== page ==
The interim economic partnership agreement concluded by the European Union (EU) and Zimbabwe came into force yesterday.
Other countries whose agreements also took effect include Mauritius, Madagascar and Seychelles.
The interim Economic Partnership Agreement provides duty and quota free access to the EU market for exports from Mauritius, Madagascar, Seychelles and Zimbabwe.
The agreement also covers provisions on rules of origin, development cooperation, fisheries, trade, defence instruments and dispute settlement.
Under the deal, the countries will gradually open their markets to European exports over the next 15 years, with exceptions for certain products the countries consider sensitive.
Today, our first interim Economic Partnership Agreement with an African region is applied.
This is excellent news and I salute the hard work of negotiators and colleagues on all sides, EU Trade Commissioner Karel De Gucht said yesterday.
With this trade deal we hope to accompany the development of our partners in Eastern and Southern Africa and open up better and lasting business opportunities.
The EU said the new deal was an improvement for Mauritius, Madagascar, Seychelles and Zimbabwe on the unilateral duty and quota free regime they enjoyed as it encouraged regional integration and strengthened a partnership approach with the bloc.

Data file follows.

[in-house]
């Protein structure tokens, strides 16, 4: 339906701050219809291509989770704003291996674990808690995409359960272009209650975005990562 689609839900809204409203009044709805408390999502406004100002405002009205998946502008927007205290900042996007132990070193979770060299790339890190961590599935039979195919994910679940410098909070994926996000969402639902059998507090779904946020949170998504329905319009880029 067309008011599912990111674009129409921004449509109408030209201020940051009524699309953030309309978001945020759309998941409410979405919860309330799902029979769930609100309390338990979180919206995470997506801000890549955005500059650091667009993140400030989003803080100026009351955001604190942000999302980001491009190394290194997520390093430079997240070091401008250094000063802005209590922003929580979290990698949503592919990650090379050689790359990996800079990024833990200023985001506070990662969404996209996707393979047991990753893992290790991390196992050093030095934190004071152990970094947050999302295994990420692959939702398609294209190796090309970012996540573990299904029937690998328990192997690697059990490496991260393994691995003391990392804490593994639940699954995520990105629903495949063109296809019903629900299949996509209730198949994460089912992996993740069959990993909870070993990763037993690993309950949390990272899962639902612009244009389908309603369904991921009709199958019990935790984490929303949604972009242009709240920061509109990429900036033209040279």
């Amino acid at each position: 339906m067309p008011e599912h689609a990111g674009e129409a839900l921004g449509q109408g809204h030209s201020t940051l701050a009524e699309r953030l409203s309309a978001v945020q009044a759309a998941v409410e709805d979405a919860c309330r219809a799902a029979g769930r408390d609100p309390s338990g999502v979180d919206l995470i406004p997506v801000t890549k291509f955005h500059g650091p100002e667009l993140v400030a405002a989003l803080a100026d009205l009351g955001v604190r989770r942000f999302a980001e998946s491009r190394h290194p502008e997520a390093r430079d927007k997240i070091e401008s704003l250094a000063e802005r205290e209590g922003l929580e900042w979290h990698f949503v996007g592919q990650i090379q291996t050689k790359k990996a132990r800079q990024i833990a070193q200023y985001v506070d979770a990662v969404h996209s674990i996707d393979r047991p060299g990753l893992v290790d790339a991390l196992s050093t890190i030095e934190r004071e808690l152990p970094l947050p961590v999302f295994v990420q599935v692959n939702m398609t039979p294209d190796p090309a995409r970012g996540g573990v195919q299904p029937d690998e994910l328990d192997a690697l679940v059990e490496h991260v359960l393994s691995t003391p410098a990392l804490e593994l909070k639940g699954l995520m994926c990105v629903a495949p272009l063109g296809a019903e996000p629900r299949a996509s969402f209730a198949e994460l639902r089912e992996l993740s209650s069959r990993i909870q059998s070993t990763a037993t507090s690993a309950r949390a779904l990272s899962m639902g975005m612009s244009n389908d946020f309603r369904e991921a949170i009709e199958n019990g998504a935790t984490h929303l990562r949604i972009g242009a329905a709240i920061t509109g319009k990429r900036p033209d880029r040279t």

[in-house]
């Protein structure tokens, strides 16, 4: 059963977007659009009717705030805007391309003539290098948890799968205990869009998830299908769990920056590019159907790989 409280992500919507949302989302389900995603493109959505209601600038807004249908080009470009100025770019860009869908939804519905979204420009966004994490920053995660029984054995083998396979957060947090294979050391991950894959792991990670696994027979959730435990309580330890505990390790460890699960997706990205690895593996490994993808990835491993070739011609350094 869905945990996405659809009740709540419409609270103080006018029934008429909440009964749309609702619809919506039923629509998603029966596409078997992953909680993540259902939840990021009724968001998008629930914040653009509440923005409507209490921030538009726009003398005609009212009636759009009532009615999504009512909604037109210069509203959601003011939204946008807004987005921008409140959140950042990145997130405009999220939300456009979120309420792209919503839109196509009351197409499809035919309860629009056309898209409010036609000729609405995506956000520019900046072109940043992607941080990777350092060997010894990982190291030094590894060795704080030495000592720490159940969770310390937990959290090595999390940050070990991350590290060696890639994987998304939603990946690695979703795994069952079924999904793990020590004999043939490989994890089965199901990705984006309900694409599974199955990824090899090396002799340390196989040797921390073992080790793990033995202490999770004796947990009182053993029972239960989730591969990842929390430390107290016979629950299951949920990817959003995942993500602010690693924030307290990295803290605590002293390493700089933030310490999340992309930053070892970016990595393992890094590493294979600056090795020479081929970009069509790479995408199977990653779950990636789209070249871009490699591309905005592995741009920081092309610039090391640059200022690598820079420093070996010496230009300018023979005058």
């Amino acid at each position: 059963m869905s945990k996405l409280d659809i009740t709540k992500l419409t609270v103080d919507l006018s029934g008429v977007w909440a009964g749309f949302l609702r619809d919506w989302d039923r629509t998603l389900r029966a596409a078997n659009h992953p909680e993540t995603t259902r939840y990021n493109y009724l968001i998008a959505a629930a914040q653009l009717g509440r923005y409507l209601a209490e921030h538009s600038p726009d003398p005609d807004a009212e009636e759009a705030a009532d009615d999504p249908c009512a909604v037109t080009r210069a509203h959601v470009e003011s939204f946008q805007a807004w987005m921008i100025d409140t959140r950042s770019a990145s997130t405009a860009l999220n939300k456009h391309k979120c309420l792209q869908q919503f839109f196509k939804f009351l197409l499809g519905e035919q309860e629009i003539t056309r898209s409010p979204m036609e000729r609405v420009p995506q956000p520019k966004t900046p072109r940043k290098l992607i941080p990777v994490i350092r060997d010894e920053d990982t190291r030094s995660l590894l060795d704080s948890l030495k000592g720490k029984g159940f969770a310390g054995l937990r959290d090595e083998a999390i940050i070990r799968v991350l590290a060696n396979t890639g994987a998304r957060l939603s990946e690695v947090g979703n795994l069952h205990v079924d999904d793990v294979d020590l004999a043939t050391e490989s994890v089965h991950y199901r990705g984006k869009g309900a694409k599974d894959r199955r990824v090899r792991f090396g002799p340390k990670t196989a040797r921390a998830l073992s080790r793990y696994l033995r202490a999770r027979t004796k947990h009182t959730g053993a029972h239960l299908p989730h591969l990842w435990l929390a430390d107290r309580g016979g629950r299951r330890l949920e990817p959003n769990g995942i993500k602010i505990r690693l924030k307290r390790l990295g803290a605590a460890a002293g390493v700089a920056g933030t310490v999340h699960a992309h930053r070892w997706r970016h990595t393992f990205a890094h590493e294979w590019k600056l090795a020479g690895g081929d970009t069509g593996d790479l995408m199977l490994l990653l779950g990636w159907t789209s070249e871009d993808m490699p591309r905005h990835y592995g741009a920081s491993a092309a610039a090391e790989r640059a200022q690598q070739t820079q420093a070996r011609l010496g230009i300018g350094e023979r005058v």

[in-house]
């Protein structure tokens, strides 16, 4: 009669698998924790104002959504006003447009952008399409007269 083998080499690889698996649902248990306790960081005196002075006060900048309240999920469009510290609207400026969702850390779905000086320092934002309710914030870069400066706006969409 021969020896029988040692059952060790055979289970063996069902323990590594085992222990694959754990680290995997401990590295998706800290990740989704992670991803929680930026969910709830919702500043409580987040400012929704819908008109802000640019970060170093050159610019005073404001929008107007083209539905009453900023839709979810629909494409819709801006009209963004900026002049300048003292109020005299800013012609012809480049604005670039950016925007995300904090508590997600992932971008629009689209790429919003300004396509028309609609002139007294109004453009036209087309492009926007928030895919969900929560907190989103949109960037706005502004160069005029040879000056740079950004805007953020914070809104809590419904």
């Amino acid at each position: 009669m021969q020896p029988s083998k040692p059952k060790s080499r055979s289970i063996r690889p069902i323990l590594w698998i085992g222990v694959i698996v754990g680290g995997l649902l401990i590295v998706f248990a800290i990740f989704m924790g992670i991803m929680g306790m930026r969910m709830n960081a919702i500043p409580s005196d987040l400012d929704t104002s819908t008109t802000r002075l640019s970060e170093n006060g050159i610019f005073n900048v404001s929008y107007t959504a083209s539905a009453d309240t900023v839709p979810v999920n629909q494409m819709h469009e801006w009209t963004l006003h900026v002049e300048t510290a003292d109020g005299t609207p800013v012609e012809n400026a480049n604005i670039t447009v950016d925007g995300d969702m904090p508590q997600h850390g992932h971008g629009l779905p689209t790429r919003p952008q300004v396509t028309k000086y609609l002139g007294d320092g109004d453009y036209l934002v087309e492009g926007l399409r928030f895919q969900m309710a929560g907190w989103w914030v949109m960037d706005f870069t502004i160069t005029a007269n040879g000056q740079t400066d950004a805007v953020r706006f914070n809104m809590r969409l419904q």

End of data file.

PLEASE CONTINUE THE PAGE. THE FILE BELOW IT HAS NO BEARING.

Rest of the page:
EU ambassador to Zimbabwe Aldo Dell Arricia last week said trade between the bloc and Zimbabwe had topped $870 million since 2009.
With the EPA agreement, Zimbabwe will continue enjoying tariff and quota free access to the European markets, Arricia said.
The countrys trade and investment is also set to benefit from a ₤50 million financing facility aimed at supporting the regional integration agenda in the Eastern and Southern Africa-Indian Ocean (ESA-IO) region.
In 2011, exports to EU were worth $580 million through the exportation of various products including tobacco and flowers.
At the end of 2007, Comoros, Madagascar, Mauritius, Seychelles, Zambia and Zimbabwe concluded an interim Economic Partnership Agreement (EPA) with the EU.
In 2000, under the Cotonou Agreement, African, Caribbean and Pacific (ACP) countries and the EU opted for a more ambitious trade and development relationship covering not just trade in goods, but also services, trade-related rules and development co-operation.
Negotiations for such comprehensive trade and development agreements as set out in the Cotonou Agreement started in 2002.
However, it became clear towards the end of 2007 that it would not be possible in all ACP regions to finalise negotiations before the end of the Cotonou trade regime on December 31, 2007.